He made the announcement in a statement on Friday.
“During one of the most complex and consequential eras in American history, a new generation of NBC News journalists, producers and technicians is providing America with timely, insightful and critically important information, 24/7. I could not be more proud of them,” he said in a statement.
Brokaw, 80, was the anchor of NBC Nightly News from 1982-2004. Since then, he has been a part of NBC News’ special event coverage, serving a special correspondent and often providing commentary and analysis from an historic perspective. His 2001 book The Greatest Generation put the spotlight on the sacrifice of a generation of Americans through the Great Depression and World War II. The book’s title is now commonly used to refer to WWII veterans and their families.
Brokaw will continue to be active in print journalism and write books, along with spending more time with his wife, Meredith, his three daughters and grandchildren, the network said.
Brokaw started at the network in 1966, when he was assigned to the Los Angeles bureau and covered Ronald Reagan’s successful first run for public office — governor of California — while anchoring the nightly newscast at KNBC-TV. He moved to Washington to serve as the network’s White House correspondent in 1973, where he covered the Watergate scandal and Richard Nixon’s resignation. He then became co-host of Today in 1976, paired with Jane Pauley.
Six years later, after John Chancellor stepped down, Brokaw was paired with Roger Mudd to co-anchor Nightly News. But the teaming didn’t work, and Brokaw became sole anchor and managing editor in 1983. He rose to the top of the ratings, and his standout moments included being the first American journalist to interview Soviet Union President Mikhail Gorbachev and to report from Berlin the night that the Berlin Wall came down.
A week after leading the network’s coverage of 9/11, Brokaw was among the targets of an anthrax attack. He was not injured, but his longtime assistant was infected, having opened a threatening letter laced with white powder that had been addressed to Brokaw. He addressed what happened on the air, expressing his anger but also his relief at an antibiotic treatment.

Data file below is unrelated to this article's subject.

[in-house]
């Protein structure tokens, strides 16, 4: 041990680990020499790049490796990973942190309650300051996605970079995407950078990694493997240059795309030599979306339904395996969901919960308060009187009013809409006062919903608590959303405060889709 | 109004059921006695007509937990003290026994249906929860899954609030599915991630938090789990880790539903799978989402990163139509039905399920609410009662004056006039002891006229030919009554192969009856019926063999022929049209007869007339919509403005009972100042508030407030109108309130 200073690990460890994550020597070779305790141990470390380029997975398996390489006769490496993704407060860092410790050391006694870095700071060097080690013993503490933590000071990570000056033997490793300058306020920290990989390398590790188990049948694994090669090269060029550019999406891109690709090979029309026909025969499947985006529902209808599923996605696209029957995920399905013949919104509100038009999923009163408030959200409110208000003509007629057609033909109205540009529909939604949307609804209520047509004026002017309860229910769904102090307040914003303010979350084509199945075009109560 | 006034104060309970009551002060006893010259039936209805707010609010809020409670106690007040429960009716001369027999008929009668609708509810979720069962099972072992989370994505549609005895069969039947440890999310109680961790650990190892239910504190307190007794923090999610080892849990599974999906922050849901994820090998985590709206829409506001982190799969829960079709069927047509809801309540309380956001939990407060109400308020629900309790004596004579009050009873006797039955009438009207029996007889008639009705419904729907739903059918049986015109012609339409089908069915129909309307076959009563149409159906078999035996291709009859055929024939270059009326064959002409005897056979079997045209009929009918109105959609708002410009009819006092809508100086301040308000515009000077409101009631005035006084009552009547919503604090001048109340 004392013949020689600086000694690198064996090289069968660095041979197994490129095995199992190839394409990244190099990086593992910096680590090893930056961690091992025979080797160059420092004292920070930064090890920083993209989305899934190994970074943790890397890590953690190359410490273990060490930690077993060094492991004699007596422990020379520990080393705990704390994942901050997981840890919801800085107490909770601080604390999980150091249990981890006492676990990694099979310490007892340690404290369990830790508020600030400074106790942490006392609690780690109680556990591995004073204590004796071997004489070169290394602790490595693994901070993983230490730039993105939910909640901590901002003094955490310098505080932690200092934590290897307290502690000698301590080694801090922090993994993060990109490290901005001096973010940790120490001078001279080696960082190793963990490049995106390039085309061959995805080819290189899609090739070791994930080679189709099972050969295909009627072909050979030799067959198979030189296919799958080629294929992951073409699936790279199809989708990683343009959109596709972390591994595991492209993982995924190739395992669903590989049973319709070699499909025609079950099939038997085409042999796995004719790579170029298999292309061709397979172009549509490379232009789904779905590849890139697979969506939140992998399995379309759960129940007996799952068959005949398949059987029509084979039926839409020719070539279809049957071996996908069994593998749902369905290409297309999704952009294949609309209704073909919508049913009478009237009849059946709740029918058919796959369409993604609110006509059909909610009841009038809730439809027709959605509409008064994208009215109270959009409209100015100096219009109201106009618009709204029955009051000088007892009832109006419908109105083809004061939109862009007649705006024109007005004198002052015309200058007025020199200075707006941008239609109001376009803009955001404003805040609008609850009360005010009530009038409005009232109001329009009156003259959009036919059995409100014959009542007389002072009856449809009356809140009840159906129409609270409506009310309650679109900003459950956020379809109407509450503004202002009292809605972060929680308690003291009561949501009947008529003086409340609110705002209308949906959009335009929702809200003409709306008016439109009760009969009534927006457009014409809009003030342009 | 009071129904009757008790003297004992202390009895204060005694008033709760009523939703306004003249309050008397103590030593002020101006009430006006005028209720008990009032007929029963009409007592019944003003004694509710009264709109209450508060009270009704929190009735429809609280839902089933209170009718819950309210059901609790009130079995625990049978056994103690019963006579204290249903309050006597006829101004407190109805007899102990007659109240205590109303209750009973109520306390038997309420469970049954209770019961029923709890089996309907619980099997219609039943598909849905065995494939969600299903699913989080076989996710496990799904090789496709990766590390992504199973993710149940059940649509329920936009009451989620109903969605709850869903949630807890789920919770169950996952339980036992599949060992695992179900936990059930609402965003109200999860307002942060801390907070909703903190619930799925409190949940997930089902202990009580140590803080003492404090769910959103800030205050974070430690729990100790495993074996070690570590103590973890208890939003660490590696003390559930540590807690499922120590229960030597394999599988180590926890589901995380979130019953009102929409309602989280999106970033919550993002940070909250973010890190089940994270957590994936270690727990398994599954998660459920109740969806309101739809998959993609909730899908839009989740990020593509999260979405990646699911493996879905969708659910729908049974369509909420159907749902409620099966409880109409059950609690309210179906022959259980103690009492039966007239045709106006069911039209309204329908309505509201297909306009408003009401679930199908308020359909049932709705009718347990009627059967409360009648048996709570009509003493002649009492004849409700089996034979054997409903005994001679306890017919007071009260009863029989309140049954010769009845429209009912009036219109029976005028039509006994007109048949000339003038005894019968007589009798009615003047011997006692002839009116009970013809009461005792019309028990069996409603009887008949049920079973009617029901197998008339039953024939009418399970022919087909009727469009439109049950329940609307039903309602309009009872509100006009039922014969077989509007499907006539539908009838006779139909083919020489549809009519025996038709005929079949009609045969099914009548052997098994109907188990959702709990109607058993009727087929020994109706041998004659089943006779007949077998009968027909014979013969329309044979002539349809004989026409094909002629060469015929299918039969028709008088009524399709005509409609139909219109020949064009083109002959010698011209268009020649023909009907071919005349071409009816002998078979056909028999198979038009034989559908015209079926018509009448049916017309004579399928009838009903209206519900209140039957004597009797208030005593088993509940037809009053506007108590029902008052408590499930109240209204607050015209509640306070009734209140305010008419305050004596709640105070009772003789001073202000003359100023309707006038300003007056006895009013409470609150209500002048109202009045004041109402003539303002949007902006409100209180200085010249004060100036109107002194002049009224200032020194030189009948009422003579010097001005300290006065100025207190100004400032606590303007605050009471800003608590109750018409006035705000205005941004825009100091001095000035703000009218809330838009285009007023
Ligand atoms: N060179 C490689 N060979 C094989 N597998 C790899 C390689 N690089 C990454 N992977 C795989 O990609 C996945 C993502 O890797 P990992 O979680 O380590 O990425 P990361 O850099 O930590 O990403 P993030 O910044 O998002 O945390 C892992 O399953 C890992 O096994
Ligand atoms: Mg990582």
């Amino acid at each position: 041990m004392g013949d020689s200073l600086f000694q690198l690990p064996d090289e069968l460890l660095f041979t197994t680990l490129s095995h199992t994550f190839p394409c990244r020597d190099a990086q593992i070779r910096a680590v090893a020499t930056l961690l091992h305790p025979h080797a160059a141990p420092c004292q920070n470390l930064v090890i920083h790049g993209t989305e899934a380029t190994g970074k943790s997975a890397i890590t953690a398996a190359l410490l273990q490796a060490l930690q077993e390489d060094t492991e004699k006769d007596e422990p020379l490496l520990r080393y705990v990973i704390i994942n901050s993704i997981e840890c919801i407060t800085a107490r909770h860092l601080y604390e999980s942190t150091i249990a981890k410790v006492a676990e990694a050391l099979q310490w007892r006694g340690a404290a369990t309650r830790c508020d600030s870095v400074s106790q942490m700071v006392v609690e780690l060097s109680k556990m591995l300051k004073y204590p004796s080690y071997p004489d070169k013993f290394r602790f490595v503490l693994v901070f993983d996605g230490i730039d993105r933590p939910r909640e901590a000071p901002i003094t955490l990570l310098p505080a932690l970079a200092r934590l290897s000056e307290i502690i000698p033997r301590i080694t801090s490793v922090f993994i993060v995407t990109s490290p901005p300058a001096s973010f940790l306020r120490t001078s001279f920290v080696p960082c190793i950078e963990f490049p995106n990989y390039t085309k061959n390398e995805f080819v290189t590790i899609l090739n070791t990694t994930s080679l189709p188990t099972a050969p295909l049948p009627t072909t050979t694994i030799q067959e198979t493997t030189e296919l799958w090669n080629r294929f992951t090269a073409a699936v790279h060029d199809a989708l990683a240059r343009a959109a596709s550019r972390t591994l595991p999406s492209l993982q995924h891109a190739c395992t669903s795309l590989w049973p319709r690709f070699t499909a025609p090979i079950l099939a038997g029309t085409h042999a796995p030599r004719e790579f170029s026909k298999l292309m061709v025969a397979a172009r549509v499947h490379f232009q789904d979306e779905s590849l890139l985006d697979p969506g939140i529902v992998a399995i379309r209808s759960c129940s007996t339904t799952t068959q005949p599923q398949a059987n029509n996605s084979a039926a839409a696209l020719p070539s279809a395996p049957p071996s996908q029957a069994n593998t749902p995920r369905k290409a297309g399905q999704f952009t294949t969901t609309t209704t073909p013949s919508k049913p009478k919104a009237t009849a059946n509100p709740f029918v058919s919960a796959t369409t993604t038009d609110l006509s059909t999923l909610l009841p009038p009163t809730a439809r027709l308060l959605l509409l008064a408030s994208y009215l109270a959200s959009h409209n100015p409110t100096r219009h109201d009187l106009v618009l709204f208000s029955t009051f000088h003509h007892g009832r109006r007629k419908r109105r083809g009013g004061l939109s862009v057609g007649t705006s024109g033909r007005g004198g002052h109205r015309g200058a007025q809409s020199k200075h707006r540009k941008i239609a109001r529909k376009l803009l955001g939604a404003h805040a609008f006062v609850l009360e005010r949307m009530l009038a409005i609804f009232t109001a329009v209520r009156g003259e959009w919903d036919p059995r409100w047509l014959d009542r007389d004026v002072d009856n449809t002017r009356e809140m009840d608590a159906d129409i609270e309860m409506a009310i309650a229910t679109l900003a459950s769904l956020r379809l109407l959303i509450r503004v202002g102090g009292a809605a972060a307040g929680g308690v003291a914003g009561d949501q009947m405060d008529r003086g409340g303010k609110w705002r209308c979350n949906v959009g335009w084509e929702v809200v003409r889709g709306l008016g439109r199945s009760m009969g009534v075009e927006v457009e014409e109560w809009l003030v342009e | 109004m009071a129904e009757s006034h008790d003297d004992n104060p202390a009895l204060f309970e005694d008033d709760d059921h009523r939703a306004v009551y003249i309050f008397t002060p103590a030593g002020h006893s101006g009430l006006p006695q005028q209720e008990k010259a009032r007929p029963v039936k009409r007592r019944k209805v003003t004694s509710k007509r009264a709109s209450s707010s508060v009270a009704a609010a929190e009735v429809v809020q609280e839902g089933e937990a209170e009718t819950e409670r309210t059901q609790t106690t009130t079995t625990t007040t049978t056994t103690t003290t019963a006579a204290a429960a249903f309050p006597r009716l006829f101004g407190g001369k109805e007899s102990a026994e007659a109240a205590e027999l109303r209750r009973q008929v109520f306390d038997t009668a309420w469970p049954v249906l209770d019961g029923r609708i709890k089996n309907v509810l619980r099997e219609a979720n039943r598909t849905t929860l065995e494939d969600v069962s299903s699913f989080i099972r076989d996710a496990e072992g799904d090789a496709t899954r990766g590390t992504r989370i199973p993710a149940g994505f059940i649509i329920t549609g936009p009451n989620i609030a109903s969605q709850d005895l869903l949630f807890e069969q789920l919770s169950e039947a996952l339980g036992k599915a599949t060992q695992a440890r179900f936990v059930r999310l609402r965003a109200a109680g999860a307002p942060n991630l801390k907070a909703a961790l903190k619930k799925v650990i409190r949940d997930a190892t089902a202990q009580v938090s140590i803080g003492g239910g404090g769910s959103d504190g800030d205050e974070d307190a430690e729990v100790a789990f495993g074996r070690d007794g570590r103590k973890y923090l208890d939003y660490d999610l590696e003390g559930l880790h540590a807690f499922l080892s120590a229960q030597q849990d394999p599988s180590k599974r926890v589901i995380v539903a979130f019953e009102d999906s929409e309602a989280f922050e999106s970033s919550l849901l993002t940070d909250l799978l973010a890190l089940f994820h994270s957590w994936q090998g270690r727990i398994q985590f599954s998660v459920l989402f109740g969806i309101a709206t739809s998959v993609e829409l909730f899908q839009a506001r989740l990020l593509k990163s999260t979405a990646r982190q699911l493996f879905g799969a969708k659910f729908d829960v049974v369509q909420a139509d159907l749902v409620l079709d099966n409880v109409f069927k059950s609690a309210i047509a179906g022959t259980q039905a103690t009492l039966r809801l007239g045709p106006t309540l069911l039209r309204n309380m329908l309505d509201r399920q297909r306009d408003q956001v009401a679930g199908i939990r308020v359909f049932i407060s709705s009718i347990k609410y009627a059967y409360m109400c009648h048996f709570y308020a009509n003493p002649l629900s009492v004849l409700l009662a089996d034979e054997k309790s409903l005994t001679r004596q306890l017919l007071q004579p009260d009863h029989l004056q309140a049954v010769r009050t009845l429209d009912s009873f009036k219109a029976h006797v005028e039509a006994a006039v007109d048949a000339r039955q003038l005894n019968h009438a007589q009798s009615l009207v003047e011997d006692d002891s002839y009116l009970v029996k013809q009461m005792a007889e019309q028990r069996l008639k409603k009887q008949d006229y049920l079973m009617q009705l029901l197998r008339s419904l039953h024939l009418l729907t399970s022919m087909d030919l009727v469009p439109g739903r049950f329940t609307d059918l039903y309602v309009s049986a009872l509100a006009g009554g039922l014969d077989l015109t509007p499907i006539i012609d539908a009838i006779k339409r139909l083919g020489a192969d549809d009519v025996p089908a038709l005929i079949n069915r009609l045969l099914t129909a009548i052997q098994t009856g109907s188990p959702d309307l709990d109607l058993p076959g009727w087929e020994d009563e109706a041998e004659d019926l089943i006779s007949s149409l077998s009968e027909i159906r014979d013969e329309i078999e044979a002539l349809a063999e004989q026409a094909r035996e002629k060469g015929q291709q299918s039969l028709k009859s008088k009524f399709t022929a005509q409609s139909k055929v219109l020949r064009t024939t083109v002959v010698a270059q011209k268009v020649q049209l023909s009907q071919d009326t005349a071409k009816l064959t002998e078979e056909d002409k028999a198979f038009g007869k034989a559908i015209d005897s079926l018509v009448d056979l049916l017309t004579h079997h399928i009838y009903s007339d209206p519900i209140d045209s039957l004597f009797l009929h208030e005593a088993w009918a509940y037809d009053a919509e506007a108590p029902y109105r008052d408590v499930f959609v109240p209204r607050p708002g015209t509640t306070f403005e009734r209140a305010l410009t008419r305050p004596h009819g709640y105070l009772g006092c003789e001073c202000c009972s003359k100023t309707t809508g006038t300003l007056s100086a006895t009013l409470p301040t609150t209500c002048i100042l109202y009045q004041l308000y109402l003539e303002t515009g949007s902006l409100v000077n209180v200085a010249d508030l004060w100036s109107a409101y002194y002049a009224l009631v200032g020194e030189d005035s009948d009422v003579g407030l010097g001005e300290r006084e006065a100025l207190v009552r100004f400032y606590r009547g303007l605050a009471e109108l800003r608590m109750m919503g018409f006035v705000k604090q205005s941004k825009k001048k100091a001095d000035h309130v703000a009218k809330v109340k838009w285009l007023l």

After the death of longtime Meet the Press moderator Tim Russert in 2008, Brokaw served as the interim host of the show, until David Gregory was tapped for the permanent post later in the year.
Brokaw was awarded the Presidential Medal of Freedom in 2014. The same year, the network named its new Los Angeles broadcast facility on the Universal lot after him. In 2018, Variety and The Washington Post published allegations from former NBC News correspondent Linda Vester, who claimed that he groped her during the 1990s. But he denied her claims, writing a rebuttal letter in which he said that she had “unleashed a torrent of unsubstantiated criticism and attacks on me more than twenty years after I opened the door for her and a new job at Fox News.” Rachel Maddow, Andrea Mitchell and dozens of other women who worked at the network signed a public letter supporting Brokaw.
Along with Dan Rather at CBS Evening News and Peter Jennings at World News Tonight, Brokaw was part of a 1980s and ’90s era of superstar anchors, chasing big “get” and going to the scene of major news events. But the impact of the nightly broadcast has waned since then, with the rise of opinion-driven talking heads on cable news networks and a diffusion of information sources on the internet.
Brokaw appeared on Morning Joe on Dec. 30, but his appearances on NBC networks have tapered off in recent years. On Friday, he tweeted about the death of Hank Aaron, writing, “what a loss. great ball player, great man. we became friends when i did a documentary with him he described growing up in South and being told he couldn’t play because he was black – which made him all the more determined. a gentle giant one of my great heroes.”
hank aaron – what a loss. great ball player, great man.
we became friends when i did a documentary with him
he described growing up in South and being told he couldn’t
play because he was black – which made him all the more determined.
a gentle giant
one of my great heroes
— Tom Brokaw (@tombrokaw) January 22, 2021
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